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In Re: V.R.R. Sami Ayyar - Court Judgment

LegalCrystal Citation
SubjectTenancy
CourtChennai
Decided On
Reported inAIR1946Mad321; (1946)1MLJ134
AppellantIn Re: V.R.R. Sami Ayyar
Cases ReferredMahmood v. Kerala Corporation
Excerpt:
- - however, it is unnecessary to consider this aspect of the matter any further because the point was clearly abandoned in the trial court, although the learned district judge wrongly allowed it to be revived before him in appeal;.....decree for eviction is contrary to section 7 (a) of the'madras house rent control order, 1941. the learned district judge held that this provision did not oust the jurisdiction of the civil court to grant a decree for eviction, but merely controlled the execution of such a decree by prescribing a special procedure where eviction is sought. a reference to sub-clause (ii) of clause (bb) of subrule (2) of rule 81 of the defence of india rules indicates that this view of the scope of section 7 (a) of the house rent control order is correct and that the jurisdiction of the civil courts to grant a decree is not ousted.2. reliance is placed on the decision of chandrasekhara aiyar, j., in mahmood v. kerala corporation, ltd. : air1945mad181 but with due respect i consider that the wording of the.....
Judgment:

Byers, J.

1. The main ground urged in seeking the admission of this Second Appeal is that the decree for eviction is contrary to Section 7 (A) of the'Madras House Rent Control Order, 1941. The learned District Judge held that this provision did not oust the jurisdiction of the Civil Court to grant a decree for eviction, but merely controlled the execution of such a decree by prescribing a special procedure where eviction is sought. A reference to sub-clause (ii) of Clause (bb) of subrule (2) of Rule 81 of the Defence of India Rules indicates that this view of the scope of Section 7 (A) of the House Rent Control Order is correct and that the jurisdiction of the Civil Courts to grant a decree is not ousted.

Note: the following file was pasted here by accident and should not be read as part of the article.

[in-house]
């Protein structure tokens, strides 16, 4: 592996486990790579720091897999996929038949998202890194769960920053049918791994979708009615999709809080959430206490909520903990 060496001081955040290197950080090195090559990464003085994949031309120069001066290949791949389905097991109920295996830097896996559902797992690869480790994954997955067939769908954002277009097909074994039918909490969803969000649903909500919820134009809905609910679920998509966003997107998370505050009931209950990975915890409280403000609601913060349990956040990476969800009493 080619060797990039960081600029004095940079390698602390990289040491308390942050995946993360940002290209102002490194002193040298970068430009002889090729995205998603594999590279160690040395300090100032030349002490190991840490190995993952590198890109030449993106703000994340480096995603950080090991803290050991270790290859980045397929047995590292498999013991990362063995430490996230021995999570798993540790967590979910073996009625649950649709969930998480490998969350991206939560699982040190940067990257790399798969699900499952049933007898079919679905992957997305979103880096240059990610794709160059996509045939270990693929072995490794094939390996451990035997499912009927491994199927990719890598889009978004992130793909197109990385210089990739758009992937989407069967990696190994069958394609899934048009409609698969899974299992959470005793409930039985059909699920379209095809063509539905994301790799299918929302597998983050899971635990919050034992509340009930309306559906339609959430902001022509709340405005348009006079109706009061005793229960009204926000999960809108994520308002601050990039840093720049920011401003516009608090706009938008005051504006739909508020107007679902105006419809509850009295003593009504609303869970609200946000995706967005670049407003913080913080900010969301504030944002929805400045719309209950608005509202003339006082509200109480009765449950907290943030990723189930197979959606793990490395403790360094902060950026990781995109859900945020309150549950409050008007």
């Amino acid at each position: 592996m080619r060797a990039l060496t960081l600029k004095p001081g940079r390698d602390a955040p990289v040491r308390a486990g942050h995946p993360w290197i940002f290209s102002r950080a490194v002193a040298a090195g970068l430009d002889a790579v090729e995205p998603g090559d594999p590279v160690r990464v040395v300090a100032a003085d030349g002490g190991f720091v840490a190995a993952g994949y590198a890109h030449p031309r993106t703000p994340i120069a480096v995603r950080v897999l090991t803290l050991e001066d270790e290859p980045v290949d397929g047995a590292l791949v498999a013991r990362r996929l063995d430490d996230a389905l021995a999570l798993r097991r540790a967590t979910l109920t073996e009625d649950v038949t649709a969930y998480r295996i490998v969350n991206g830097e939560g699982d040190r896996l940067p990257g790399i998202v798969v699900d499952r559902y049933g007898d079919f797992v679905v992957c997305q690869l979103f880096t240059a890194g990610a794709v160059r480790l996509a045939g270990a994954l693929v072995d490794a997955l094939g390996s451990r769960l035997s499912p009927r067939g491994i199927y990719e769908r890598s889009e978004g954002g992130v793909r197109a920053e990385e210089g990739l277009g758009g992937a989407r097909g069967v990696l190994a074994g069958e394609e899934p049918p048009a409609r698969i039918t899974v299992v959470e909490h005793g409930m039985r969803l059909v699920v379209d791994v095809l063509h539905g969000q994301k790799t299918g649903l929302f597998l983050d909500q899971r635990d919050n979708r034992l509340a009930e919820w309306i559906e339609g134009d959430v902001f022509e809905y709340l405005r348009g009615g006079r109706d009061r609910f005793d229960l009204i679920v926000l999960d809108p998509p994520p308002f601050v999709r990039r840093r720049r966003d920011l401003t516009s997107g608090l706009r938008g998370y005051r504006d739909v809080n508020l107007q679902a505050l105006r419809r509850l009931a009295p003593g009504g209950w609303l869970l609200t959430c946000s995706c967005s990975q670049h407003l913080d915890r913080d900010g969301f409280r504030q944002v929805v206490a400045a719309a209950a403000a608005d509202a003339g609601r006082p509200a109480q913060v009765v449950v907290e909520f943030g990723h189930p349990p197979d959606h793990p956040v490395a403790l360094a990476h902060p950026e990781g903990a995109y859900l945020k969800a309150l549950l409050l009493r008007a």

2. Reliance is placed on the decision of Chandrasekhara Aiyar, J., in Mahmood v. Kerala Corporation, Ltd. : AIR1945Mad181 but with due respect I consider that the wording of the section is not such as to deprive the Civil Courts of their power to entertain suits for eviction and to adjudicate upon them. What the Control Order prohibits is eviction outside the provision of Section 7 (A) of the Order and to hold that the entire jurisdiction of the civil Courts in these matters apart from eviction is excluded would be ignoring the limitations placed by Rule 81(2)(bb)(ii) on the exercise of the delegated powers. However, it is unnecessary to consider this aspect of the matter any further because the point was clearly abandoned in the trial Court, although the learned District Judge wrongly allowed it to be revived before him in appeal; but this apart it is clear that the appellant is still protected by the Control Order.

3. It is further contended that the learned District Judge has not properly framed the points for decision; in specific terms he may not have done so, but his discussion shows that they were present in his mind and the error is not a substantial one within the meaning of Section 100(1)(c) of the Code of Civil Procedure. The final point taken is that the learned Judge has not dealt with the question of notice to quit. As the invalidity of the notice depended on the tenancy being an annual one, which the defendants were unable to prove, the point was probably taken no further than the grounds of appeal.

4. The appeal is ordered to be dismissed under Order 41, rule n of the Code of Civil Procedure.


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